Other notable Hainhofer cabinets include that of the Duke Phillip II of Pomerenia, for whom he created the Pommerscher Kunstschränkt (Pomeranian curiosity cabinet), made in 1615-1617, and considered to be the finest and most famous of all the examples. Sadly it was destroyed in a fire during a Berlin bombing campaign at the end of WWII. Another Hainhofer cabinets, created for Augustus Duke of Brunswick-Luneberg is preserved in the Rijksmuseum in Amsterdam, with a further example found in Florence.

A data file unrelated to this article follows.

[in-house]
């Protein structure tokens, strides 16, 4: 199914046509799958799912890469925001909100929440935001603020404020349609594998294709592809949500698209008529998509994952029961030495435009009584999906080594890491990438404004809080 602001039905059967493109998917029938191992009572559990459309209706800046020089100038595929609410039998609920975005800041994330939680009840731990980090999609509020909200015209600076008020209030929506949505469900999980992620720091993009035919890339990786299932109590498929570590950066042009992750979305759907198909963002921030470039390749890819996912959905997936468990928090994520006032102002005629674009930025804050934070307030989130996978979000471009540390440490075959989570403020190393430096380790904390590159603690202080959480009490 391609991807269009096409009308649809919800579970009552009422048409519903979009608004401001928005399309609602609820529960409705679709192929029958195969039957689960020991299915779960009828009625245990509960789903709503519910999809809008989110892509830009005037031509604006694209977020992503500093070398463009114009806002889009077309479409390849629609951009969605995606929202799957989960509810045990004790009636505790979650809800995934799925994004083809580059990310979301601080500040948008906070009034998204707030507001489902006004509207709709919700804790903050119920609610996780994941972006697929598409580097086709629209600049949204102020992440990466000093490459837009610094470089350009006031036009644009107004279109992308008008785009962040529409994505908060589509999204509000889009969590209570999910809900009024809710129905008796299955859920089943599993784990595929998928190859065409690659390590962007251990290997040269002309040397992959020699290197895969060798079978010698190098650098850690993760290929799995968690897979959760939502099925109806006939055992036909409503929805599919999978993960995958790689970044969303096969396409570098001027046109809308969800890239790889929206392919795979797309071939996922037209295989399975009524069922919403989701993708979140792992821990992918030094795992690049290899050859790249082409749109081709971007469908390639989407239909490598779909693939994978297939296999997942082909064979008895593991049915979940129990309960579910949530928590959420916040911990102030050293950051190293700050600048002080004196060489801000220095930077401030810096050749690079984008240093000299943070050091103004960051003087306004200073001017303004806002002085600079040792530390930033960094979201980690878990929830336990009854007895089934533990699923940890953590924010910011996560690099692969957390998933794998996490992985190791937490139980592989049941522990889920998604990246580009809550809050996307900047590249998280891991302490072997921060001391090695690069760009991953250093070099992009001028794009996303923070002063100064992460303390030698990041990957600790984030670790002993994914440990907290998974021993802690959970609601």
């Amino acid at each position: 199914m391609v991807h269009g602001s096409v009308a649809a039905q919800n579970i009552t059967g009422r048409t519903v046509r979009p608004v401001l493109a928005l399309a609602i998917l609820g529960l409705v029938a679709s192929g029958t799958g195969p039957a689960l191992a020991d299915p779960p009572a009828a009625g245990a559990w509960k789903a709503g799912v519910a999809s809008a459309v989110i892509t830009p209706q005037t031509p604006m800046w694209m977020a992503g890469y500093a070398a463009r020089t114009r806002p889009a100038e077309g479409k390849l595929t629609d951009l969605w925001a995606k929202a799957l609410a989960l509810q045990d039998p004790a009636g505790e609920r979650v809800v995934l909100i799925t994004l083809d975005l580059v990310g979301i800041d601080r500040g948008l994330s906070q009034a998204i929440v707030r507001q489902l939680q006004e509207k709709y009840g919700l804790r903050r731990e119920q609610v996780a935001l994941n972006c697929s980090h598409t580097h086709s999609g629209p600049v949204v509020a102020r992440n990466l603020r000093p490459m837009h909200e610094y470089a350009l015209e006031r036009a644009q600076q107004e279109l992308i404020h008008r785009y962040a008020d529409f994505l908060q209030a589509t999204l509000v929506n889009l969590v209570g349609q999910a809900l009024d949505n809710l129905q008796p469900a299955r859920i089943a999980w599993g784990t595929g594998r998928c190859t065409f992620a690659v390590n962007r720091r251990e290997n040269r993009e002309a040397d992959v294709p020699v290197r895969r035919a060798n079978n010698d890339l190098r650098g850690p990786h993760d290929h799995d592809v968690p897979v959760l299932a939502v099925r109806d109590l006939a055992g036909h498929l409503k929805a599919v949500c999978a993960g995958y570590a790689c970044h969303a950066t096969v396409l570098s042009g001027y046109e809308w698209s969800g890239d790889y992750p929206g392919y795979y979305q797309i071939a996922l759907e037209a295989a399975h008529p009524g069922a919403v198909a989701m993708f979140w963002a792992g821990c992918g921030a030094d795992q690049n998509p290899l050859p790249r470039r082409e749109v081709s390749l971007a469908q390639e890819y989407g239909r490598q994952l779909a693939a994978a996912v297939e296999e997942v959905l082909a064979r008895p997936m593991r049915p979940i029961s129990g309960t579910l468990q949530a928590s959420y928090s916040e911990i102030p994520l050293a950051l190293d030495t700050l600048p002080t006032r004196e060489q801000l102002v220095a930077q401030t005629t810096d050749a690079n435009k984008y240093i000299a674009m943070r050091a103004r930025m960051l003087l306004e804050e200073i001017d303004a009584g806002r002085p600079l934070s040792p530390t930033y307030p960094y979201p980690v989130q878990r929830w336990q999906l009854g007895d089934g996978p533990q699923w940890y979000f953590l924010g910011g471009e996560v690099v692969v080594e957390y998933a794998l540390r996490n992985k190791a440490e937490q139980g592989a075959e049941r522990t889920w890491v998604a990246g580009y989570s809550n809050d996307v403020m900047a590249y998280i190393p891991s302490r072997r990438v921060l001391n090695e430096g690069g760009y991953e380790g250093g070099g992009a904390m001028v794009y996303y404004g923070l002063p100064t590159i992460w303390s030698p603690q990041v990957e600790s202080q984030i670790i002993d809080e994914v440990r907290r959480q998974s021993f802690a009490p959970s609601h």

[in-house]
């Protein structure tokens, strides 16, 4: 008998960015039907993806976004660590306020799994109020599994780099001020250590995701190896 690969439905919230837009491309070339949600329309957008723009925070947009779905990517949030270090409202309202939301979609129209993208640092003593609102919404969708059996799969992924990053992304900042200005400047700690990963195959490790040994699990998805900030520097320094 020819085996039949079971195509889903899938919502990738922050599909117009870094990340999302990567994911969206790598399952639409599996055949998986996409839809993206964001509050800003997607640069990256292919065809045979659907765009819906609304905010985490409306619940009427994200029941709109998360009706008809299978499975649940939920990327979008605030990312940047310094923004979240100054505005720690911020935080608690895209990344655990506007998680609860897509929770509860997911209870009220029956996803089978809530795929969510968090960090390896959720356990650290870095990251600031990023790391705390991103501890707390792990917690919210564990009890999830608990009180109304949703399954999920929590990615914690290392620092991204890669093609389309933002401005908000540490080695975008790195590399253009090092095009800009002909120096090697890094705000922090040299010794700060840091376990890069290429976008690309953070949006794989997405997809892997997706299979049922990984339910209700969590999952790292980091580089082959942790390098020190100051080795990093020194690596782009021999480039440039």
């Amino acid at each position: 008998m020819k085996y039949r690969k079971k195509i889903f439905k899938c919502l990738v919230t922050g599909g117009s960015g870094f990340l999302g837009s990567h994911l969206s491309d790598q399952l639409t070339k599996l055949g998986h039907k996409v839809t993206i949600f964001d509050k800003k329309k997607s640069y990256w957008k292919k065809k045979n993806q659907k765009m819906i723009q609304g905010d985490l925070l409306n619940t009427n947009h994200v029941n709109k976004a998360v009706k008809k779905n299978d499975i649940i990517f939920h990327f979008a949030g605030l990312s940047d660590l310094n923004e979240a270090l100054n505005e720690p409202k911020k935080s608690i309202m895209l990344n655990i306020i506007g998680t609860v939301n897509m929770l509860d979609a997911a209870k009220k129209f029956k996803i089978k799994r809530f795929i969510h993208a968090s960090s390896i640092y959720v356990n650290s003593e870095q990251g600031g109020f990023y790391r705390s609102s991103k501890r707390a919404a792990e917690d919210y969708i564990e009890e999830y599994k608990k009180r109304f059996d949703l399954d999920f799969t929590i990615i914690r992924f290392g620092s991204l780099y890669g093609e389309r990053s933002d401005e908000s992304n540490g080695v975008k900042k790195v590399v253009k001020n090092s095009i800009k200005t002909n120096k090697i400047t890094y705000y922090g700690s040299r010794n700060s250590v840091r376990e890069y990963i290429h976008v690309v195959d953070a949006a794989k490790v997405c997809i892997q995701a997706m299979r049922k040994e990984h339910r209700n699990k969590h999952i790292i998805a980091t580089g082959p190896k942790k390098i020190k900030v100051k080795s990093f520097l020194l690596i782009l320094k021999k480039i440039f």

John Böttiger (1853-1936) was a noted Swedish art historian, and Royal Court archivist and curator from 1892 to Oscar II. The present beautifully produced description of the history of the collection and its rich content, was one of a number of works published by Böttiger, to raise public awareness of, and interest in, art history and treasures, having published another magnificent four volume work between 1895-1989 giving a history and descriptive list of the Swedish State Collection of Woven Wallpapers.

Bibliography: See Hans-Olof Boström, ‘Philip Hainhofer and Gustavus Adolphus’s Kunstschank in Uppsala’, Chapter 11 in The Origins of Museums, edited by Oliver Impey and Arthur MacGregor.

Print this page View basket Price: £1,500.00